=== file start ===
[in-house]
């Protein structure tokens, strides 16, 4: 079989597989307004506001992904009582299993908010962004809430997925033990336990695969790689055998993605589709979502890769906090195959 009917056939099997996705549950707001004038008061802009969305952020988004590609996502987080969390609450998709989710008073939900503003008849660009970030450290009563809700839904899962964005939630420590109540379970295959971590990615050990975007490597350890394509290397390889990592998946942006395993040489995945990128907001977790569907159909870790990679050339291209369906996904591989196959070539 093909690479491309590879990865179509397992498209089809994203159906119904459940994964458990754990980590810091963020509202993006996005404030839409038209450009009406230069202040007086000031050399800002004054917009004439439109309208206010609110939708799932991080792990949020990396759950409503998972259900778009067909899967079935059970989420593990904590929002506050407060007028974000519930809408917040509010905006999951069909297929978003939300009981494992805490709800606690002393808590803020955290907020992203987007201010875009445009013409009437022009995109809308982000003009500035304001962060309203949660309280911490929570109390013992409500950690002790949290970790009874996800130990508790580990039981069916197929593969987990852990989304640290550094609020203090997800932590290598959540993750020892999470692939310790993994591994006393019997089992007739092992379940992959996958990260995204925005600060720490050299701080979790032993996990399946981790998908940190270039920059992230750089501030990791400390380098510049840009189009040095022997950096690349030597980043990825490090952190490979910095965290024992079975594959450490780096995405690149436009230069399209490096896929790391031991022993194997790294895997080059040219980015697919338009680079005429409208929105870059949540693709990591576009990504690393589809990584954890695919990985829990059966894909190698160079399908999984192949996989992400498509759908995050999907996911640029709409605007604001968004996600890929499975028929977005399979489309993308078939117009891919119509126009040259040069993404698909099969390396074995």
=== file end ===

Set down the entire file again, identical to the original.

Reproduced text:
[in-house]
């Protein structure tokens, strides 16, 4: 079989597989307004506001992904009582299993908010962004809430997925033990336990695969790689055998993605589709979502890769906090195959 009917056939099997996705549950707001004038008061802009969305952020988004590609996502987080969390609450998709989710008073939900503003008849660009970030450290009563809700839904899962964005939630420590109540379970295959971590990615050990975007490597350890394509290397390889990592998946942006395993040489995945990128907001977790569907159909870790990679050339291209369906996904591989196959070539 093909690479491309590879990865179509397992498209089809994203159906119904459940994964458990754990980590810091963020509202993006996005404030839409038209450009009406230069202040007086000031050399800002004054917009004439439109309208206010609110939708799932991080792990949020990396759950409503998972259900778009067909899967079935059970989420593990904590929002506050407060007028974000519930809408917040509010905006999951069909297929978003939300009981494992805490709800606690002393808590803020955290907020992203987007201010875009445009013409009437022009995109809308982000003009500035304001962060309203949660309280911490929570109390013992409500950690002790949290970790009874996800130990508790580990039981069916197929593969987990852990989304640290550094609020203090997800932590290598959540993750020892999470692939310790993994591994006393019997089992007739092992379940992959996958990260995204925005600060720490050299701080979790032993996990399946981790998908940190270039920059992230750089501030990791400390380098510049840009189009040095022997950096690349030597980043990825490090952190490979910095965290024992079975594959450490780096995405690149436009230069399209490096896929790391031991022993194997790294895997080059040219980015697919338009680079005429409208929105870059949540693709990591576009990504690393589809990584954890695919990985829990059966894909190698160079399908999984192949996989992400498509759908995050999907996911640029709409605007604001968004996600890929499975028929977005399979489309993308078939117009891919119509126009040259040069993404698909099969390396074995």